“What amazes me, however, is how disposable Christianity and the Bible are in this conversation. America, it seems, has become a nation of Christians of convenience, who trot Jesus out when he suits their politics and prejudices only to hide him away when he does not.” –Stephen Prothero, a Boston University religion scholar and regular CNN Belief Blog contributor
Dr. Prothero makes this comment on the heels of his article regarding surveys recently released on American views of Bin Laden’s death. His insight is probing, if not disturbing, in the uneasy manner in which people of faith pick and choose when it comes to difficult issues.
In his case, the teaching by Jesus to love your enemies and pray for those who persecute you is seen as inconsistent with Christians who celebrate the death of Bin Laden. One can argue both could be true in this case, that a Christian could diligently pray for Bin Laden yet be glad to see the end of a person’s reign that has caused the death of many. However, the accusation of being Christians of convenience is often more true than not.
Some other recent cases:
- “Conservative” Christians who argue major budget cuts should be made to programs that serve the poorest of the poor and save numerous lives so the US economy can bump the unemployment rate down a couple of percentage points.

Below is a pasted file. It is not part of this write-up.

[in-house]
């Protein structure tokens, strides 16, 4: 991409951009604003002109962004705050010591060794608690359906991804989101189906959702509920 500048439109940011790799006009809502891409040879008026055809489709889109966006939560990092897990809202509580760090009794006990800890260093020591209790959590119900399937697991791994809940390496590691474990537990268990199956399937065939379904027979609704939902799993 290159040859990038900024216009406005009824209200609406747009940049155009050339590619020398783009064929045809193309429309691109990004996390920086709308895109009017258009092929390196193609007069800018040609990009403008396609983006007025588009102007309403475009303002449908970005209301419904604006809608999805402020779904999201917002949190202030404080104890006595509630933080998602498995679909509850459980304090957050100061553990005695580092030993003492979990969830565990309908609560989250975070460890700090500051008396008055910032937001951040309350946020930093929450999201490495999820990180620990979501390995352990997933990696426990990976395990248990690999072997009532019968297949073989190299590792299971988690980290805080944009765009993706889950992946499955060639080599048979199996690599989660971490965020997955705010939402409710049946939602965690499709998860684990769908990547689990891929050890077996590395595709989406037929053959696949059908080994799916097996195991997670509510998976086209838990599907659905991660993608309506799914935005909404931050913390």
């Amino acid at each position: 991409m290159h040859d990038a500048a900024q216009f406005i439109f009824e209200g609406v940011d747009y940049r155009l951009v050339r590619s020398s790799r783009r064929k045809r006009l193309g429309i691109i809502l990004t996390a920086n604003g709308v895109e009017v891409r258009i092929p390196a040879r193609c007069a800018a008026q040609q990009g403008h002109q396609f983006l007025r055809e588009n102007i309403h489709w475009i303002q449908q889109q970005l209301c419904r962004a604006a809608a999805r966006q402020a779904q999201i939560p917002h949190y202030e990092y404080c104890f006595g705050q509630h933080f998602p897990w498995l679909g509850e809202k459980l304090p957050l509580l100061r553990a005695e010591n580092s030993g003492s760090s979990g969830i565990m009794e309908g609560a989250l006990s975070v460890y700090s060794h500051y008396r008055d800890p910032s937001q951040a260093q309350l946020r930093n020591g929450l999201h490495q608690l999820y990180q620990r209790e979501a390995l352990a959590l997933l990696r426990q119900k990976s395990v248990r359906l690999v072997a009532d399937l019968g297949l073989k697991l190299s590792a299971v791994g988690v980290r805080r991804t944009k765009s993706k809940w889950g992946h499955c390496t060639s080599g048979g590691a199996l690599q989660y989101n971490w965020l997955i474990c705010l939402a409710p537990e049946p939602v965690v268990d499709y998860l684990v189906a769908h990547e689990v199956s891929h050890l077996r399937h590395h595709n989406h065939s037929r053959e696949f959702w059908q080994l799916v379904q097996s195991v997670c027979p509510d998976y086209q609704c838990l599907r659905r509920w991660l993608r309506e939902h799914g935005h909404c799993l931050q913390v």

- “Conservative” religious groups in Georgia who argued against the recent state bill called SB200 that strengthens punishment against sex trafficking criminals, arguing instead that many teenage girls “choose” to live in prostitution.
- Religious leaders who want to increase military participation in Libya and move beyond protection of civilians (Who would Jesus bomb?).
In each of these cases and many others, key teachings of Jesus are neglected by those who claim to be his followers. Jesus gave much attention to efforts to stand for the poor, to protect the rights of women, and to encourage people to live as “peacemakers,” even calling such people “blessed.”
Prothero points out something that has disturbed many of us who follow Jesus–that his teachings are used only when helpful to another’s cause.
But those who follow Jesus do not get to pick and choose which parts of his teachings we follow.
Only when we embrace wholehearted surrender to Christ and his ways will we become Christians of impact rather than Christians of convenience.
Thanks, Dr. Prothero, for the reminder.
DILLON BURROUGHS is an author, activist, and co-founder of Activist Faith. Dillon served in Haiti following the epic 2010 earthquake and has investigated modern slavery in the US and internationally. His books include Undefending Christianity, Not in My Town (with Charles J. Powell), and Thirst No More (October). Discover more at ActivistFaith.org.